Ballistic Missile Defense: Ground-Midcourse Intercept Test Fails (July 5, 2013)

The first intercept test of the GMD national missile defense system since December 2010 has failed to achieve an intercept.  The test was designated FTG-07, reviving the designation of an earlier cancelled intercept test (see the end of this post).  The last successful intercept test of the GMD system was FTG-05, conducted on December 5, 2008.

The primary stated purpose of FTG-07 was to test the many changes that have been made to the GBI interceptor since it was deployed.  Ten of the thirty deployed interceptors are a new version of the GBI using the new CE-II version of the kill vehicle.  However, these ten interceptors are not considered operational, because the CE-II version of the GBI failed in both of its intercept tests.

The other twenty deployed GBIs are older interceptors using the original CE-I version of the kill vehicle.  It was a refurbished version of the CE-I GBI that was tested today.

Although the three previous intercept tests (in 2006, 2007, and 2008) of this CE-I version of the GBI have all been described by the MDA as successful, many problems with these interceptors have been discovered.  According the GAO, as of 2011:  “all GMD flight tests have revealed issues that led to either a hardware or software change to the ground-based interceptors.”[1]  Accordingly, in 2007, MDA began a program to refurbish the older, already deployed CE-I GBIs.  [The deployment of 24 CE-I interceptors was completed in FY 2007.  Four of them were subsequently replaced by CE-II interceptors.]  This refurbishment program, which the GAO has estimated will cost between $14 and $24 million per interceptor, is still ongoing.[2]  According to MDA Director Vice Admiral James Syring, FTG-07 would test out 24 or 25 “improvements” to the CE-I GBI.[3]

In addition, this test has been described as using a “complex” target.  It is unclear exactly what this means, but it may indicate that that this was the fourth attempt to intercept a target using “countermeasures.”  (In the previous three attempts, the decoys failed to deploy in one test, and the interceptor failed in the other two).

Bottom Line: Although we need to wait for details, this test failure may pose a particular problem for GMD advocates.  In recent years, when asked about whether or not the GMD system could be relied on to be effective, the standard MDA reply has been that although the two most recent intercept tests had failed, these were of the new CE-II GBIs, and the older GBIs could still be relied on.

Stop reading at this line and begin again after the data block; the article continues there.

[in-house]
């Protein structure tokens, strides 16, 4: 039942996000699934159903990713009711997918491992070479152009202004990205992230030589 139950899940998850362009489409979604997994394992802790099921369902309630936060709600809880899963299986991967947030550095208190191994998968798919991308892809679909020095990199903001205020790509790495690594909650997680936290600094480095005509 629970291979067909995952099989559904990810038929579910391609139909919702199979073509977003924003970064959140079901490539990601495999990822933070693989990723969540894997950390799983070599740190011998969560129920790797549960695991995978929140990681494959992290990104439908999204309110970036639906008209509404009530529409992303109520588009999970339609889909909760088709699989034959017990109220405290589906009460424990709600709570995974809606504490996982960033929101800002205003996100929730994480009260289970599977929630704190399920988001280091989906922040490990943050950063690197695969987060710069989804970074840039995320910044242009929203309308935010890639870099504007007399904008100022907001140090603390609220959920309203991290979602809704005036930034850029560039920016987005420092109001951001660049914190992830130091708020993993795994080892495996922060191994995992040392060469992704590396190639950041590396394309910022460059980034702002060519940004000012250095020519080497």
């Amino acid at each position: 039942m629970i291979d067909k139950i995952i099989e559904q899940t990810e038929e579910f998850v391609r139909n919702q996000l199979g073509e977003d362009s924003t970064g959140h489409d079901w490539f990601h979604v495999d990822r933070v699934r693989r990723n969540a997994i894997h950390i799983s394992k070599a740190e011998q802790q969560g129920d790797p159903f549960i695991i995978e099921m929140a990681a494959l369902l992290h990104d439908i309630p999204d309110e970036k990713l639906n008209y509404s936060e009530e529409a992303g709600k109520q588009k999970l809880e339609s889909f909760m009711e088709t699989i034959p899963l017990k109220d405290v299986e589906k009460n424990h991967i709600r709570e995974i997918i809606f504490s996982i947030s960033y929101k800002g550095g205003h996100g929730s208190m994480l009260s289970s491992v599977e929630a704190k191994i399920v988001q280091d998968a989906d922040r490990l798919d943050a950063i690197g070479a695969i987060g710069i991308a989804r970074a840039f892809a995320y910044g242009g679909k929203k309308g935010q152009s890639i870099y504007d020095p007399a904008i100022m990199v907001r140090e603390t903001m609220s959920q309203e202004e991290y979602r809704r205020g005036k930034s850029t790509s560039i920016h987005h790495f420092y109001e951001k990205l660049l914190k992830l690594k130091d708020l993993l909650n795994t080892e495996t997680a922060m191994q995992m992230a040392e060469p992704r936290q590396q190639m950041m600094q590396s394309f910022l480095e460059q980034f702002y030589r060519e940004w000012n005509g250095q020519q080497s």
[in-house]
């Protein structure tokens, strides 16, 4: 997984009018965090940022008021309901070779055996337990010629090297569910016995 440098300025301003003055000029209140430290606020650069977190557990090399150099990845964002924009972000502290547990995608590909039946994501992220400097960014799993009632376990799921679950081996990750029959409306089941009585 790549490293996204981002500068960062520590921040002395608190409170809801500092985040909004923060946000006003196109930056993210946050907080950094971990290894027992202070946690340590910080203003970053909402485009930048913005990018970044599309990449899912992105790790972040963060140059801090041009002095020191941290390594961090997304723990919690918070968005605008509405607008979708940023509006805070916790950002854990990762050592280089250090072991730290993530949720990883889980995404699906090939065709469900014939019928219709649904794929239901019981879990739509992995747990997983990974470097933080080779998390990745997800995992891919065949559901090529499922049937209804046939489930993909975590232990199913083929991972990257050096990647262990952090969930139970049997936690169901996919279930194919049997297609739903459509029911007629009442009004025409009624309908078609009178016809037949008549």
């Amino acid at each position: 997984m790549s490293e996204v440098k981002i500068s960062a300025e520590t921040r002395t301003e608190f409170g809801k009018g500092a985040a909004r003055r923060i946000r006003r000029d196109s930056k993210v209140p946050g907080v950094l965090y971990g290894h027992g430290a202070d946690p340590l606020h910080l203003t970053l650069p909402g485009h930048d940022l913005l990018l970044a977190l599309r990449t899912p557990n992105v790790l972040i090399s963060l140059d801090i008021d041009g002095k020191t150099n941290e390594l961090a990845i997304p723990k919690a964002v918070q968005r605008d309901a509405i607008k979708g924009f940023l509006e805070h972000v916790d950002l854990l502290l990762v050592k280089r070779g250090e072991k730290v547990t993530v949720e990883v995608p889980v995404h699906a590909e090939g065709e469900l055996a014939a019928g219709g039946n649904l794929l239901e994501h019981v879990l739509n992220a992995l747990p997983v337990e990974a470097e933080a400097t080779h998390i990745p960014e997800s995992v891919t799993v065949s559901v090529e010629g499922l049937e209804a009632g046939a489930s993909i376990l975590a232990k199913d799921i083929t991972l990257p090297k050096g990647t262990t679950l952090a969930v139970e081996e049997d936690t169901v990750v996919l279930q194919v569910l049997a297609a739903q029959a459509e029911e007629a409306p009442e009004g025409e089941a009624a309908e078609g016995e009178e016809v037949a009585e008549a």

For example, here is part of Admiral Syring’s response to a question during his most recent Congressional testimony:[4]

ADM. SYRING:  “Let me take that, and then maybe, sir, I’ll cede some time to Dr. Gilmore.  The systems we have today work.  And I’ll keep — I’ll keep it that simple.  The older systems, which we call the CE1 interceptors, have been successfully flight tested three out of three times.

The problem that we’ve had recently with the newer interceptor — and those failures both occurring in 2010 — and that’s the flight test that I — that I spoke about in terms of the January fix was flown in a nonintercept flight and then we’ll fly later this year in an intercept flight to validate the performance of the new kill vehicle.”

The failure of FTG-07 could put a serious dent in that argument.

 

Historical Note:  The original FTG-07 (see figure below) was planned as a two-stage GBI intercept test against an IRBM target, and as of June 2009, it was scheduled for 4Q of FY 2010.  The target launch was to be from Kodiak, rather than Kwajalein.  However, after the failure of FTG-06, this test was cancelled in order to conduct FTG-06a.[5] 

 

 FTG07

Figure 1.  FTG-07 as originally planned but since cancelled.

 


[1] Government Accountability Office, “Missile Defense: Opportunity Exists to Strengthen Acquisitions by Reducing Concurrency,” April 2012, pp. 18-19.

[2] GAO, Missile Defense: Opportunity Exists to Strengthen Acquisitions by Reducing Concurrency,” April 2012, pp. 78.

[3] “We’ve incorporated over 20 — I want to say 24 or 25 improvements to the current CE-1 fleet that I’ll demonstrate in flight within the next month, and that — those improvements and those continued — the continued improvements of the current fleet is part of my R&D request as well.” Vice Admiral James Syring, House Armed Services Committee, May 8, 2013.

[4] Strategic Forces Subcommittee, Senate Armed Services Committee, May 9, 2012.

[5] GAO-11-372, p. 27.

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1 Comment

  1. Allen Thomson

     /  July 5, 2013

    FWIW, the SBX deployed to support this engagement:

    http://www.staradvertiser.com/s?action=login&f=y&id=213096151&id=213096151&c=n&c=n

    Big radar vessel departs to test missile defense
    By William Cole
    POSTED: 01:30 a.m. HST, Jun 26, 2013

    The $2 billion Sea-Based X-Band Radar recently left Pearl Harbor to take part in an upcoming test of the nation’s ground-based ballistic missile defense system — a key element in the protection of Hawaii and the mainland from North Korean threats, officials said.

    Reply

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